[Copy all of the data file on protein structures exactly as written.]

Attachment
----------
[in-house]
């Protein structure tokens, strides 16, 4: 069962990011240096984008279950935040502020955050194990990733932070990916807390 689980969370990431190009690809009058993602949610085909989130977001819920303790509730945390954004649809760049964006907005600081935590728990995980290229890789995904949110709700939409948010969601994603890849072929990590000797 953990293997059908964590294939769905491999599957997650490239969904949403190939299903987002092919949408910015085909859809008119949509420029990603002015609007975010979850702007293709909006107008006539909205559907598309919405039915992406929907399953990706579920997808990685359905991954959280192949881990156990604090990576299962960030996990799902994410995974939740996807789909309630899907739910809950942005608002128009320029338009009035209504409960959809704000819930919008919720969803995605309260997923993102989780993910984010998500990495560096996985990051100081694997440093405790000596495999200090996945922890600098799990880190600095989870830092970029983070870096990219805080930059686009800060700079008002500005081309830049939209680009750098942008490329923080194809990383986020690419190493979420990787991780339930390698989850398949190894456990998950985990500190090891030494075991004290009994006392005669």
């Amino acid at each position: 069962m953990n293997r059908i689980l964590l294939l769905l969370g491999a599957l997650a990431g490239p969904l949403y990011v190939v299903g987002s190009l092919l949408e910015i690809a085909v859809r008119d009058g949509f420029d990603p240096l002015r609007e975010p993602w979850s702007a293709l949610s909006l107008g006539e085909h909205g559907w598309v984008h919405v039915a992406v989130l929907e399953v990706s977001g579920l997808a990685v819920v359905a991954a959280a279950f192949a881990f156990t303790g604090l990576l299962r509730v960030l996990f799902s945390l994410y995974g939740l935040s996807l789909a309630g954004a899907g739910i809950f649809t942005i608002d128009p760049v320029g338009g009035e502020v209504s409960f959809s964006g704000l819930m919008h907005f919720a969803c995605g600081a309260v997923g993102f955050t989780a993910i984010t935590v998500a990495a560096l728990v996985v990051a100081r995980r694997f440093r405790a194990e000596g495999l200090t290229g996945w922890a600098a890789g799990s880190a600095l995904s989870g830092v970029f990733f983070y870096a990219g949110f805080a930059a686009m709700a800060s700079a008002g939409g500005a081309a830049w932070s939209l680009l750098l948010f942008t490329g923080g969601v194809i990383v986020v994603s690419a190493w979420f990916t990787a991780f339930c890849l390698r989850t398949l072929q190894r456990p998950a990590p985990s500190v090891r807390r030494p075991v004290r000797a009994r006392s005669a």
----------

[in-house]
């Protein structure tokens, strides 16, 4: 069962990011240096984008279950935040502020955050194990990733932070990916807390 689980969370990431190009690809009058993602949610085909989130977001819920303790509730945390954004649809760049964006907005600081935590728990995980290229890789995904949110709700939409948010969601994603890849072929990590000797 953990293997059908964590294939769905491999599957997650490239969904949403190939299903987002092919949408910015085909859809008119949509420029990603002015609007975010979850702007293709909006107008006539909205559907598309919405039915992406929907399953990706579920997808990685359905991954959280192949881990156990604090990576299962960030996990799902994410995974939740996807789909309630899907739910809950942005608002128009320029338009009035209504409960959809704000819930919008919720969803995605309260997923993102989780993910984010998500990495560096996985990051100081694997440093405790000596495999200090996945922890600098799990880190600095989870830092970029983070870096990219805080930059686009800060700079008002500005081309830049939209680009750098942008490329923080194809990383986020690419190493979420990787991780339930390698989850398949190894456990998950985990500190090891030494075991004290009994006392005669």
């Amino acid at each position: 069962m953990n293997r059908i689980l964590l294939l769905l969370g491999a599957l997650a990431g490239p969904l949403y990011v190939v299903g987002s190009l092919l949408e910015i690809a085909v859809r008119d009058g949509f420029d990603p240096l002015r609007e975010p993602w979850s702007a293709l949610s909006l107008g006539e085909h909205g559907w598309v984008h919405v039915a992406v989130l929907e399953v990706s977001g579920l997808a990685v819920v359905a991954a959280a279950f192949a881990f156990t303790g604090l990576l299962r509730v960030l996990f799902s945390l994410y995974g939740l935040s996807l789909a309630g954004a899907g739910i809950f649809t942005i608002d128009p760049v320029g338009g009035e502020v209504s409960f959809s964006g704000l819930m919008h907005f919720a969803c995605g600081a309260v997923g993102f955050t989780a993910i984010t935590v998500a990495a560096l728990v996985v990051a100081r995980r694997f440093r405790a194990e000596g495999l200090t290229g996945w922890a600098a890789g799990s880190a600095l995904s989870g830092v970029f990733f983070y870096a990219g949110f805080a930059a686009m709700a800060s700079a008002g939409g500005a081309a830049w932070s939209l680009l750098l948010f942008t490329g923080g969601v194809i990383v986020v994603s690419a190493w979420f990916t990787a991780f339930c890849l390698r989850t398949l072929q190894r456990p998950a990590p985990s500190v090891r807390r030494p075991v004290r000797a009994r006392s005669a």